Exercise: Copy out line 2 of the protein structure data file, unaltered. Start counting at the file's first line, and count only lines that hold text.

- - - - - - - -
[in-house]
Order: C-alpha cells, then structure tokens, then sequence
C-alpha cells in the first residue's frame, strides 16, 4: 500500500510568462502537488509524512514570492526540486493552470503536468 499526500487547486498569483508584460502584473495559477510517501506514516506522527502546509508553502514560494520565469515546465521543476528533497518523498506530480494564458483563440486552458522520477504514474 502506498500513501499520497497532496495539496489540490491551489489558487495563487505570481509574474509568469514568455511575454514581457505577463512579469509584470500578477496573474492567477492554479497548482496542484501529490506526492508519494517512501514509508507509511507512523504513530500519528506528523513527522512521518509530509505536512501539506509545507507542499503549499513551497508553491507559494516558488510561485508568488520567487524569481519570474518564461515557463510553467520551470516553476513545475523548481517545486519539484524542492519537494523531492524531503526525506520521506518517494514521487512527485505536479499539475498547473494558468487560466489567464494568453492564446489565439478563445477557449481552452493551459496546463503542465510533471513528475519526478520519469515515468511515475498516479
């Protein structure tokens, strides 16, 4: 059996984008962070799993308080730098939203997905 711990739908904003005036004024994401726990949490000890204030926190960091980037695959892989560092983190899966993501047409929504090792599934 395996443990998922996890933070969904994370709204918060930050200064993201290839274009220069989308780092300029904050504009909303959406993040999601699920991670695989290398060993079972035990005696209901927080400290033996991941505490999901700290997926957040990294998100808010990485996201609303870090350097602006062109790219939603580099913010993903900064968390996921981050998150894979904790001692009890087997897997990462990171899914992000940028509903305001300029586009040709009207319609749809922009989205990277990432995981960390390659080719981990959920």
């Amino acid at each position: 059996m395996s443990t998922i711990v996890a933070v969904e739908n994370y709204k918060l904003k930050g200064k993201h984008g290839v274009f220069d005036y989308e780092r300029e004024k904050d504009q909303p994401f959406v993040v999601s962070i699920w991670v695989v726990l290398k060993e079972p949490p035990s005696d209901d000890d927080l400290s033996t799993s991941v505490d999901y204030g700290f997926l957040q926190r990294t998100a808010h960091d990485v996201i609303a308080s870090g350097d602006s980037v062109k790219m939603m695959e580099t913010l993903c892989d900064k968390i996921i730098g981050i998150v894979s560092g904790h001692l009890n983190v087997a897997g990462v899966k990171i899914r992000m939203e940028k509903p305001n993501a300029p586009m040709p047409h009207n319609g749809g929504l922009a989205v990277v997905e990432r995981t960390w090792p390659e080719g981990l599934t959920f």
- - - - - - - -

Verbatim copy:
Order: C-alpha cells, then structure tokens, then sequence